Parental Divorce and First-Year College Students' Persistence and Academic Achievement

Krista M Soria, Sarah Linder

Research output: Contribution to journalArticle

4 Citations (Scopus)

Abstract

The purpose of this article was to examine the relationships between parental divorce and first-year college students' persistence and academic achievement at a large public university. Using data from the 2007-2008 Cooperative Institutional Research Program survey of first-year students, the results of a logistic regression analysis suggest that students whose parents were divorced were significantly less likely to persist into their second year of study than their peers. Students whose parents were divorced also had significantly lower cumulative grade point averages. These findings held when controlling for demographic variables, precollege academic indicators, college experiences, and academic motivation.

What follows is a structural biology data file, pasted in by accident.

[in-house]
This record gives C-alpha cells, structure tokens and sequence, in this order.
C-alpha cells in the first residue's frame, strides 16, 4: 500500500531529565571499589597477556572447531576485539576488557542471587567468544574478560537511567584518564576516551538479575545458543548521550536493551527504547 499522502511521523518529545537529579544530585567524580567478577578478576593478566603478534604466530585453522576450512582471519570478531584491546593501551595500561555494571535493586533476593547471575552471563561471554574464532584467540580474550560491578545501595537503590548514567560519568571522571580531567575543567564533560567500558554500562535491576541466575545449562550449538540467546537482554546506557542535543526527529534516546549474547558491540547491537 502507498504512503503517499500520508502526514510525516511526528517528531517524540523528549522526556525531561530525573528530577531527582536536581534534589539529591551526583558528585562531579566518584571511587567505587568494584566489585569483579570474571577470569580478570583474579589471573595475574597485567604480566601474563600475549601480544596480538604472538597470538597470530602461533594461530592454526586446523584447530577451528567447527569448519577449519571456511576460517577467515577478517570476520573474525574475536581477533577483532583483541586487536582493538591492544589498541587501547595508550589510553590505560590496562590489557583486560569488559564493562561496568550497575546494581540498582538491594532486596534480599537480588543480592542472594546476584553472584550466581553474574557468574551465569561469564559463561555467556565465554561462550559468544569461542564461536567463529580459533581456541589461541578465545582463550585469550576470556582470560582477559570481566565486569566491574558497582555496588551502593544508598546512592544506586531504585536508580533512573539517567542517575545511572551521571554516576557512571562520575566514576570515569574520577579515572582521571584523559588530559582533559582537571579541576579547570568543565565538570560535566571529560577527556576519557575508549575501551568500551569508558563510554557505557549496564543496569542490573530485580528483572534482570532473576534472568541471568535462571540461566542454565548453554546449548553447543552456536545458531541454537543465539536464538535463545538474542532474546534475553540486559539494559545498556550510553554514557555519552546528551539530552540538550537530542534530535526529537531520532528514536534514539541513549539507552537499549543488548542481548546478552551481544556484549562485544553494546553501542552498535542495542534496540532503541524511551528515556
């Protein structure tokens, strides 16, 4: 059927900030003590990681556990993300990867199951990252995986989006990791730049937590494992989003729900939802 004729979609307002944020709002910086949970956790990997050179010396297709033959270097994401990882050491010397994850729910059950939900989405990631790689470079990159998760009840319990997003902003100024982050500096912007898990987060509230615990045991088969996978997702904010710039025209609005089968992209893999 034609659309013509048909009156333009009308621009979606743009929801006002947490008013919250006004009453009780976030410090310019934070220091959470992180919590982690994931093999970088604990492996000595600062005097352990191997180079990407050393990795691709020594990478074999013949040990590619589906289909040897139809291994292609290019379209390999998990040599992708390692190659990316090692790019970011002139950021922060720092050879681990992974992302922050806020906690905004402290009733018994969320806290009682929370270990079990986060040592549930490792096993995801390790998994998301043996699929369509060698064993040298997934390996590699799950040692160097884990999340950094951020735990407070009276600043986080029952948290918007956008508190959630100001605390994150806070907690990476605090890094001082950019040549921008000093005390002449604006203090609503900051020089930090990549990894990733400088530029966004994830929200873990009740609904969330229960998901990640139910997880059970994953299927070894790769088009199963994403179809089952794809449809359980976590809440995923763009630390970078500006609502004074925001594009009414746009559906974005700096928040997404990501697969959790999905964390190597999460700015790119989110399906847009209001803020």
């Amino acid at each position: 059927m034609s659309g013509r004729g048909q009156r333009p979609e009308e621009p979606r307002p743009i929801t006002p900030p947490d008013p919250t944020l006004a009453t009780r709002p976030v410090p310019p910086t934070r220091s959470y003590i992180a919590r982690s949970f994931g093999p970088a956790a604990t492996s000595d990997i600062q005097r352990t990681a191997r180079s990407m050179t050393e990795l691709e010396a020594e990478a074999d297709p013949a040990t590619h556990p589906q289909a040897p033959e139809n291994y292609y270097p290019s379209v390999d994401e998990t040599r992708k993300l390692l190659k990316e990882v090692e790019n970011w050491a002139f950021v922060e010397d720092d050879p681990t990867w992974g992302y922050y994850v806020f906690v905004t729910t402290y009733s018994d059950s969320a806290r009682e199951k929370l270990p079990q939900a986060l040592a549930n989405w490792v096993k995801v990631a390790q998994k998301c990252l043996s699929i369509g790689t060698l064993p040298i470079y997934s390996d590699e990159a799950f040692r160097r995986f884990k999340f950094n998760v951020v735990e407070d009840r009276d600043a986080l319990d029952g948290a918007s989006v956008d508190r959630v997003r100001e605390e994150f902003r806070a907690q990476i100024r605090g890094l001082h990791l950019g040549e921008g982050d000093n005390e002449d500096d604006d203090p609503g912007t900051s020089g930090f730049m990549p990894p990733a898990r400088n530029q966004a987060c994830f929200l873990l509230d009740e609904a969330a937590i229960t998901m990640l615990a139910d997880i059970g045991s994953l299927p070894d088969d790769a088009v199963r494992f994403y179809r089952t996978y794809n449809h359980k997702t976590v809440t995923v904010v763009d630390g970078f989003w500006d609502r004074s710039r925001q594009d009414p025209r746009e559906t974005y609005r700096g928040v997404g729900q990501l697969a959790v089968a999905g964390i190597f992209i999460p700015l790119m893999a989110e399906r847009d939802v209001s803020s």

Original languageEnglish (US)
Pages (from-to)103-116
Number of pages14
JournalJournal of Divorce and Remarriage
Volume55
Issue number2
DOIs
StatePublished - Jan 1 2014

Fingerprint

divorce
academic achievement
persistence
parents
student
first-year student
regression analysis
logistics
university
experience

Keywords

  • academic achievement
  • first-year college students
  • parental divorce
  • retention

Cite this

Parental Divorce and First-Year College Students' Persistence and Academic Achievement. / Soria, Krista M; Linder, Sarah.

In: Journal of Divorce and Remarriage, Vol. 55, No. 2, 01.01.2014, p. 103-116.

Research output: Contribution to journalArticle

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